Inspiration can come from the oddest of places, and we as authors love when that happens. Whether you're watching a movie or television show, reading a book or magazine, or gazing at pictures of mysterious places, ideas can spark your muse into overdrive. And that's when the creativity flows.
One of my books (To Wed a Wicked Highlander) was inspired by the following tale of Kenneth MacKenzie.
Kenneth MacKenzie, known as Coinneach Odhar or the Brahan Seer, was a legendary teller of the future in the early 17th century…or so the story goes. Some people have regarded him as a fictional creation of folklorist Alexander MacKenzie, and others have questioned the existence of the Seer at all. Be that as it may, there is a long tradition of claims to be able to foretell the future and about folks who have the “second sight.”
But was the Brahan Seer fact or fiction?
Legend tells the tale that Coinneach fell asleep on a fairy mound (watch out for those wee folk!) and when he woke up, he found a stone in his coat. This mysterious stone allowed him to see the future.
A man often compared to Nostradamus, many of MacKenzie’s visions for the future are said to have come to pass. Not only had he foretold the site of the Battle of Culloden, the construction of the Caledonian Canal and the fate of the MacKenzies of Seaforth, but he predicted the “black rain” on Aberdeen, which was claimed by some to be the coming of the oil industry.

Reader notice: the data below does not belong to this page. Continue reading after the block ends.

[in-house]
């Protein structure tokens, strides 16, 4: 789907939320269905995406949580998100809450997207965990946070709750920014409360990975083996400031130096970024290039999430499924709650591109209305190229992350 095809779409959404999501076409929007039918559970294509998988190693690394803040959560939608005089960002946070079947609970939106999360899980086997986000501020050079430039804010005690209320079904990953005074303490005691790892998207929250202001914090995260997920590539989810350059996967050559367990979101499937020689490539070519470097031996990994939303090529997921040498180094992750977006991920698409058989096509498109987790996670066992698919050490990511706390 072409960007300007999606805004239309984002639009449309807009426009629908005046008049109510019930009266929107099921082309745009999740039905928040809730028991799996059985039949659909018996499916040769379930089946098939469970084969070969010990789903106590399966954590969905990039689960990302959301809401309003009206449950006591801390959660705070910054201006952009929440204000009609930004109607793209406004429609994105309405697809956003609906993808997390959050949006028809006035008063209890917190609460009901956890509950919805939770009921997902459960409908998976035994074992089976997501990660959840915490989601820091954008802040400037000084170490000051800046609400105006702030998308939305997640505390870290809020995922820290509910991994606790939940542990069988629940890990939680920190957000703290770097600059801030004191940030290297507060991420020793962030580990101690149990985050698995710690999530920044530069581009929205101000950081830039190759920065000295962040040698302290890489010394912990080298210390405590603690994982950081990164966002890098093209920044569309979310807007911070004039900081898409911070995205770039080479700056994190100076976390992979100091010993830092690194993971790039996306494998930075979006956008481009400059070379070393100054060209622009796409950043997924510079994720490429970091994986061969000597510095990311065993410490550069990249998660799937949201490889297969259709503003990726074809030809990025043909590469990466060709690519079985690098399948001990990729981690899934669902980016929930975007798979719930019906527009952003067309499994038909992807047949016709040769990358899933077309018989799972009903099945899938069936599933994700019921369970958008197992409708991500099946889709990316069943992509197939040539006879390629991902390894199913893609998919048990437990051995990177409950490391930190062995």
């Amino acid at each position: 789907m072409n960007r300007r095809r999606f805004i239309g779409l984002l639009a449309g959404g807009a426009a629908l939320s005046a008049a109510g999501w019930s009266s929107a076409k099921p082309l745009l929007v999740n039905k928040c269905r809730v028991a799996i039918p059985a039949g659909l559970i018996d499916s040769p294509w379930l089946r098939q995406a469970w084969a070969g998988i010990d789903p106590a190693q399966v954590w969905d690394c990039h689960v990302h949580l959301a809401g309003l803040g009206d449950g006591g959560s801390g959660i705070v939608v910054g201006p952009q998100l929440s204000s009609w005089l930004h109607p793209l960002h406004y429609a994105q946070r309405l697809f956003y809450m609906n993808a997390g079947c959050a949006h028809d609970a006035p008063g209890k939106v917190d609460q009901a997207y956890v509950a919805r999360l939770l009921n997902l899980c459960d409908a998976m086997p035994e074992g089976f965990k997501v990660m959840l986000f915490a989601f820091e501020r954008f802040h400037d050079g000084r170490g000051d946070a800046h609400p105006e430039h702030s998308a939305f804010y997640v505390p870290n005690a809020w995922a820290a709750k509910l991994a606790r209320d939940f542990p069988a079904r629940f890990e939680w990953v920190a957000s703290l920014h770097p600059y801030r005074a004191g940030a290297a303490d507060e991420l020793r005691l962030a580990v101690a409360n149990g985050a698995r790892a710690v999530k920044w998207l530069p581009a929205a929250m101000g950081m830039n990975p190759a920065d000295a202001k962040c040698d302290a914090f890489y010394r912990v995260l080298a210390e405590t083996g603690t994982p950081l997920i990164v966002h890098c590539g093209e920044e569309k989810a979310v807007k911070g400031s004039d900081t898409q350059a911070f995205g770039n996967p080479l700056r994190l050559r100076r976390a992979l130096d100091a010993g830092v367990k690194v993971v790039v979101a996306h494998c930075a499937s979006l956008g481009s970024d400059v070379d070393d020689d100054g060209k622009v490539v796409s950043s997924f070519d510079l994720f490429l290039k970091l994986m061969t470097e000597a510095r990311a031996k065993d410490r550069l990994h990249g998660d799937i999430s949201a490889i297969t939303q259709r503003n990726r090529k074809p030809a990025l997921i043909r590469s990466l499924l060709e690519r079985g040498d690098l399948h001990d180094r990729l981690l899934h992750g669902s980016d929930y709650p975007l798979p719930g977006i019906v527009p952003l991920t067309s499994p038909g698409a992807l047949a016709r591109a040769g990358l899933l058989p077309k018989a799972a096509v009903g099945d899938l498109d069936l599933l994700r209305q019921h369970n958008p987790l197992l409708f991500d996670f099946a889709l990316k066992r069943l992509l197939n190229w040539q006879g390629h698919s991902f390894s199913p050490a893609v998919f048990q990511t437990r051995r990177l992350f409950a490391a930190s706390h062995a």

The Brahan Seer may have given an accurate history of Scotland’s past, but there are still some unfilled prophecies. For instance, he predicted that a large stone on the hill opposite of Scallisaig farm-house in Glenelg “will fall and kill a man.” The boulder is well-known to locals, and the prophecy is so clear that there couldn’t be any mistake about its meaning.
He also foretold that “a severe battle will be fought at the (present) Ardelve market stance, in Lochalsh, where the slaughter will be so great that people can cross the ferry over dead bodies. The battle will be finally decided by a powerful man and his five sons, who will come across from the Strath (the Achamore district).”
Unlike Nostradamus’ vague premonitions, Coinneach’s predictions for the future are clear. “When a holly bush (or tree) shall grow out of the face of the rock at Torr-a-Chuilinn (Kintail) to a size sufficiently large to make a shaft for a carn-slaoid (sledge-cart), a battle will be fought in the locality.”
Although there is no historical evidence of this infamous future teller, there are plenty of tales surrounding him.
What type of inspiration sparks your creativity?
To Wed a Wicked Highlander
My Highland Spy
Kilts and Daggers